The Negative 40F Aurora Club

While my friends on the east coast are getting pummeled by a record blizzard, here in Fairbanks, Alaska we’ve finally hit “seasonably cold” temperatures. As the mercury dropped On January 25th – 26th to 40 below, the clear skies were coupled with good looking aurora data. The humidity was only at 5% which for me meant perfect clarity to the stars! As I stepped out of the truck I sucked in my first breath of the cold air; it’s always the hardest one! The sting is from both the cold air and the dryness.It bursts into the lungs and bites the nose.

Although this was not my first 40 below night walking around in Alaska, it was the first time I took my camera out into those temps! Shooting at 40 below presented some unique challenges. First, battery life is depressingly short and I could only take about 300 images in contrast to over 1000 on one battery. Second, anything metal is extremely dangerous to the bare skin, and when you are out shooting metal is a common thing! I was carrying a magnesium alloy camera, and aluminum tripod with an aluminum head. Dealing with these items meant wearing liner gloves which resisted the cold like an ant resists a lollipop – I’ve never seen an ant that could resist a lollipop. The result is that I watched the aurora play across the sky in beautiful patterns on several occasions while warming my fingers! Of course, the disadvantage of that is I cannot print my photographic memory, but I still enjoyed a great show as my digits warmed up.  Third, clumsy mits made adjusting a cold, stiff tripod head quite difficult! What did I learn: future cold excursions will include a better pair of gloves!

With my petty whines aside it was a glorious night of aurora and aurora photography. I really focused on composition of shots, and although I did shoot a very short timelapse, most of my night was spent wandering through knee deep powder in the black spruces. Through the night the aurora shifted from an overhead band to the northern skies and danced in vibrant colors. Now that I am indoctrinated, I am looking forward to more auroras in the -40 club!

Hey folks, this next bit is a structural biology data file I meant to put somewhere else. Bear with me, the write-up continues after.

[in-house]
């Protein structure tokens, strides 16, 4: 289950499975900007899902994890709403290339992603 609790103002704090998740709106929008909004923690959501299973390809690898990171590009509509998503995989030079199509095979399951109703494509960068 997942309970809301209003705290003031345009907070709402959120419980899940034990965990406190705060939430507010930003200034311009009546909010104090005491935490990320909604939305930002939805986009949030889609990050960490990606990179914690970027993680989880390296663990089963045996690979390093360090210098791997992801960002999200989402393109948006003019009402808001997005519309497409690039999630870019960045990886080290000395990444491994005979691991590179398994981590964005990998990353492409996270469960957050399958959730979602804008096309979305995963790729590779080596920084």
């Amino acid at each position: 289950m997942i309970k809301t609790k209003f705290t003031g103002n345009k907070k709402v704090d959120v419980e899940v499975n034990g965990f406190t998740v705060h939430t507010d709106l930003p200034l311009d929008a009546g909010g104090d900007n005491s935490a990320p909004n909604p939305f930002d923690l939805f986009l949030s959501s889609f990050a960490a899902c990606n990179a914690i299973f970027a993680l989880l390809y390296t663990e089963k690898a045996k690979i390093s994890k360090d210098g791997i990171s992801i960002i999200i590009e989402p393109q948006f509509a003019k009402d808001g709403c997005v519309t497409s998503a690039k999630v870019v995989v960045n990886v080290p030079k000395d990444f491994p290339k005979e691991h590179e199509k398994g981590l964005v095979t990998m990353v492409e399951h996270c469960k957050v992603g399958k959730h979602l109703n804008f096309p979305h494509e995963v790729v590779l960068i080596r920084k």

The other side of the story is the temperatures when I back to the University of Alaska Fairbanks. I was hoping their thermometer would read an official -40, but couldn’t quite reach that. Although at 8:00 AM the sign read -40, so close enough! I’ve included a screen capture of the temperatures and humidity as a some proof as well 🙂

At 1:30 AM the temperatures were hanging around 36 below F (-38C).
At 1:30 AM the temperatures were hanging around 36 below F (-38C).
When I awoke in the morning the temperatures had dipped to -40 and humidity was holding at 5%!
When I awoke in the morning the temperatures had dipped to -40 and humidity was holding at 5%!

4 thoughts on “The Negative 40F Aurora Club”

  1. It’s always fascinating to me how you can capture so much ambient landscape light…and keep it balanced with the ever-wavering Aurora. I think your choice of your favorite-ever Aurora shot is a good choice. Crisp, tremendous color saturation, good composition. Mr Moon also seemed to sneak a cameo; Which brings me back to the comment about light balance above…how did you keep Mr Moon from burning the shot?

    1. Moon ends up being a direct function of ISO and exposure time. I was shooting ISO 800 for this shot, and at that level I have about 15 seconds before the moon will start to blow it out. In contrast, ISO 1600 would probably give me about 10 seconds.

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